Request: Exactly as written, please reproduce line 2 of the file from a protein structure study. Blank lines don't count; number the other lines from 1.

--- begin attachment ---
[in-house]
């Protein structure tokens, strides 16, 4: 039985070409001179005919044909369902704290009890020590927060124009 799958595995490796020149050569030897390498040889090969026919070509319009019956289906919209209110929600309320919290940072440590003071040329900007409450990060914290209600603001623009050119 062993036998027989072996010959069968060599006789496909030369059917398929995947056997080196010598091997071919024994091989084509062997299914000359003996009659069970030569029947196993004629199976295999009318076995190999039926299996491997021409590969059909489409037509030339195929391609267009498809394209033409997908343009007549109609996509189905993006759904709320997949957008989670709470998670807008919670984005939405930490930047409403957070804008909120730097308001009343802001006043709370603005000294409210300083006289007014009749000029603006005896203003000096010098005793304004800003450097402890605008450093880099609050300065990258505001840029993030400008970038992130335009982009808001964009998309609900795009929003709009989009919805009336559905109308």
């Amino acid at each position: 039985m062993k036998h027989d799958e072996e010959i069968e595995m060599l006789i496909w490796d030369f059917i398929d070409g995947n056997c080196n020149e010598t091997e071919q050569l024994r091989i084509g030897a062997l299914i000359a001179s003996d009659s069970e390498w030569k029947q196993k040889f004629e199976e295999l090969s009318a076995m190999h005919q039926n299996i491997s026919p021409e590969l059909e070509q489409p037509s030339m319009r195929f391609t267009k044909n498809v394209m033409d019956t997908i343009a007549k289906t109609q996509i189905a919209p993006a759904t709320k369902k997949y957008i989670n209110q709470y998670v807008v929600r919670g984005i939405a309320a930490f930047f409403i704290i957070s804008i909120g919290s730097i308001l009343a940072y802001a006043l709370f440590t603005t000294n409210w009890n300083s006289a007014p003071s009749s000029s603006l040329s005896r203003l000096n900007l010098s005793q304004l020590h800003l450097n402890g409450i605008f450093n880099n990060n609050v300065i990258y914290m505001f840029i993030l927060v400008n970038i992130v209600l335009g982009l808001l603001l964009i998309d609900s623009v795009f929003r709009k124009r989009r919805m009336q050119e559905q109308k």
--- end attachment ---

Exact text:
């Protein structure tokens, strides 16, 4: 039985070409001179005919044909369902704290009890020590927060124009 799958595995490796020149050569030897390498040889090969026919070509319009019956289906919209209110929600309320919290940072440590003071040329900007409450990060914290209600603001623009050119 062993036998027989072996010959069968060599006789496909030369059917398929995947056997080196010598091997071919024994091989084509062997299914000359003996009659069970030569029947196993004629199976295999009318076995190999039926299996491997021409590969059909489409037509030339195929391609267009498809394209033409997908343009007549109609996509189905993006759904709320997949957008989670709470998670807008919670984005939405930490930047409403957070804008909120730097308001009343802001006043709370603005000294409210300083006289007014009749000029603006005896203003000096010098005793304004800003450097402890605008450093880099609050300065990258505001840029993030400008970038992130335009982009808001964009998309609900795009929003709009989009919805009336559905109308």